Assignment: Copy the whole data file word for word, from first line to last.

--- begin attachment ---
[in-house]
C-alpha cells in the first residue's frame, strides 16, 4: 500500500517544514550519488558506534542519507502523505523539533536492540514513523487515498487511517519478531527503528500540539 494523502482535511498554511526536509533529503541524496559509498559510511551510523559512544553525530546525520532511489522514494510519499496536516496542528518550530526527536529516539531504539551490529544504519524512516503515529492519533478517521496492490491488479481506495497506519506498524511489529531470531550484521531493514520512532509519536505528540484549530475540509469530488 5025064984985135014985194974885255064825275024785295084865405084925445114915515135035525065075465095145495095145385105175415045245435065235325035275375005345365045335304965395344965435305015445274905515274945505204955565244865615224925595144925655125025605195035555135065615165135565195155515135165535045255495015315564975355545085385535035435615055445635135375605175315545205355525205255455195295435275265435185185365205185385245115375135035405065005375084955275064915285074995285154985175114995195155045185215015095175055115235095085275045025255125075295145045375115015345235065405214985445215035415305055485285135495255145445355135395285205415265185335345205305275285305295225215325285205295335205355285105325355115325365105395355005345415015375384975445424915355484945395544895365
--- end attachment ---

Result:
[in-house]
C-alpha cells in the first residue's frame, strides 16, 4: 500500500517544514550519488558506534542519507502523505523539533536492540514513523487515498487511517519478531527503528500540539 494523502482535511498554511526536509533529503541524496559509498559510511551510523559512544553525530546525520532511489522514494510519499496536516496542528518550530526527536529516539531504539551490529544504519524512516503515529492519533478517521496492490491488479481506495497506519506498524511489529531470531550484521531493514520512532509519536505528540484549530475540509469530488 5025064984985135014985194974885255064825275024785295084865405084925445114915515135035525065075465095145495095145385105175415045245435065235325035275375005345365045335304965395344965435305015445274905515274945505204955565244865615224925595144925655125025605195035555135065615165135565195155515135165535045255495015315564975355545085385535035435615055445635135375605175315545205355525205255455195295435275265435185185365205185385245115375135035405065005375084955275064915285074995285154985175114995195155045185215015095175055115235095085275045025255125075295145045375115015345235065405214985445215035415305055485285135495255145445355135395285205415265185335345205305275285305295225215325285205295335205355285105325355115325365105395355005345415015375384975445424915355484945395544895365